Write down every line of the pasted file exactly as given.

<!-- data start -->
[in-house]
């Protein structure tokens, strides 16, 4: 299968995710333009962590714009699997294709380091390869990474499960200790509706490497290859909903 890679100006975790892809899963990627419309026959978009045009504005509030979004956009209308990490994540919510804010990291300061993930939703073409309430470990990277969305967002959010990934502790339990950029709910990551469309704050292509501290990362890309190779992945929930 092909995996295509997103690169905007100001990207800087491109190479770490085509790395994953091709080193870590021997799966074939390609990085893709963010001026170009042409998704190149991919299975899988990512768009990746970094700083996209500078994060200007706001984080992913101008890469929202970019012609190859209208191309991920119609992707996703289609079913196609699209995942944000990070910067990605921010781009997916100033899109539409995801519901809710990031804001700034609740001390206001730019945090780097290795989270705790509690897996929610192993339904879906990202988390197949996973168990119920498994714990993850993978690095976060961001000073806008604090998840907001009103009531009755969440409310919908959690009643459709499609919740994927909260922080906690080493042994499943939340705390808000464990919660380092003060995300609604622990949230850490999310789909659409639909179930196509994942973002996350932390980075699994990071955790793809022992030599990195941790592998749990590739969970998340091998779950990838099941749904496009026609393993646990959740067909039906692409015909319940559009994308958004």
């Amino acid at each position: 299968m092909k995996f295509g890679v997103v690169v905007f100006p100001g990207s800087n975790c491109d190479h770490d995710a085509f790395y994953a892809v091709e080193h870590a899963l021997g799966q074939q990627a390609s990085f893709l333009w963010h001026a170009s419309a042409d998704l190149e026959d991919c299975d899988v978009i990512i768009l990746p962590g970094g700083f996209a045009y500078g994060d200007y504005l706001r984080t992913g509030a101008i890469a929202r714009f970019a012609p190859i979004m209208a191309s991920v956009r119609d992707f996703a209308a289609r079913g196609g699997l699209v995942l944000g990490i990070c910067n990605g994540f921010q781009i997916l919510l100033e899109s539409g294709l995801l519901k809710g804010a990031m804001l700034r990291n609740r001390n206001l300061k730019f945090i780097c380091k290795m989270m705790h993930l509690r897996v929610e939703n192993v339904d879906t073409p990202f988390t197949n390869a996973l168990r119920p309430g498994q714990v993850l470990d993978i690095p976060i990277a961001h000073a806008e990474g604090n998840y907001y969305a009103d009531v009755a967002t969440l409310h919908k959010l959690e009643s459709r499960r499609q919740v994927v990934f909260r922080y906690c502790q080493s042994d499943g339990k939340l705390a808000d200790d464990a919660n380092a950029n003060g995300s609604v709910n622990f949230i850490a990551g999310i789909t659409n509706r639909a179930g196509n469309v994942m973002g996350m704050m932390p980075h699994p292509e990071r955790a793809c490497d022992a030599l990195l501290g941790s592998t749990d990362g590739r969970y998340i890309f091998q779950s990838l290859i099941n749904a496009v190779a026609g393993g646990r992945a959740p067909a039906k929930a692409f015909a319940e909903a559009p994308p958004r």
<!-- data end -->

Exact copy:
[in-house]
């Protein structure tokens, strides 16, 4: 299968995710333009962590714009699997294709380091390869990474499960200790509706490497290859909903 890679100006975790892809899963990627419309026959978009045009504005509030979004956009209308990490994540919510804010990291300061993930939703073409309430470990990277969305967002959010990934502790339990950029709910990551469309704050292509501290990362890309190779992945929930 092909995996295509997103690169905007100001990207800087491109190479770490085509790395994953091709080193870590021997799966074939390609990085893709963010001026170009042409998704190149991919299975899988990512768009990746970094700083996209500078994060200007706001984080992913101008890469929202970019012609190859209208191309991920119609992707996703289609079913196609699209995942944000990070910067990605921010781009997916100033899109539409995801519901809710990031804001700034609740001390206001730019945090780097290795989270705790509690897996929610192993339904879906990202988390197949996973168990119920498994714990993850993978690095976060961001000073806008604090998840907001009103009531009755969440409310919908959690009643459709499609919740994927909260922080906690080493042994499943939340705390808000464990919660380092003060995300609604622990949230850490999310789909659409639909179930196509994942973002996350932390980075699994990071955790793809022992030599990195941790592998749990590739969970998340091998779950990838099941749904496009026609393993646990959740067909039906692409015909319940559009994308958004």
């Amino acid at each position: 299968m092909k995996f295509g890679v997103v690169v905007f100006p100001g990207s800087n975790c491109d190479h770490d995710a085509f790395y994953a892809v091709e080193h870590a899963l021997g799966q074939q990627a390609s990085f893709l333009w963010h001026a170009s419309a042409d998704l190149e026959d991919c299975d899988v978009i990512i768009l990746p962590g970094g700083f996209a045009y500078g994060d200007y504005l706001r984080t992913g509030a101008i890469a929202r714009f970019a012609p190859i979004m209208a191309s991920v956009r119609d992707f996703a209308a289609r079913g196609g699997l699209v995942l944000g990490i990070c910067n990605g994540f921010q781009i997916l919510l100033e899109s539409g294709l995801l519901k809710g804010a990031m804001l700034r990291n609740r001390n206001l300061k730019f945090i780097c380091k290795m989270m705790h993930l509690r897996v929610e939703n192993v339904d879906t073409p990202f988390t197949n390869a996973l168990r119920p309430g498994q714990v993850l470990d993978i690095p976060i990277a961001h000073a806008e990474g604090n998840y907001y969305a009103d009531v009755a967002t969440l409310h919908k959010l959690e009643s459709r499960r499609q919740v994927v990934f909260r922080y906690c502790q080493s042994d499943g339990k939340l705390a808000d200790d464990a919660n380092a950029n003060g995300s609604v709910n622990f949230i850490a990551g999310i789909t659409n509706r639909a179930g196509n469309v994942m973002g996350m704050m932390p980075h699994p292509e990071r955790a793809c490497d022992a030599l990195l501290g941790s592998t749990d990362g590739r969970y998340i890309f091998q779950s990838l290859i099941n749904a496009v190779a026609g393993g646990r992945a959740p067909a039906k929930a692409f015909a319940e909903a559009p994308p958004r």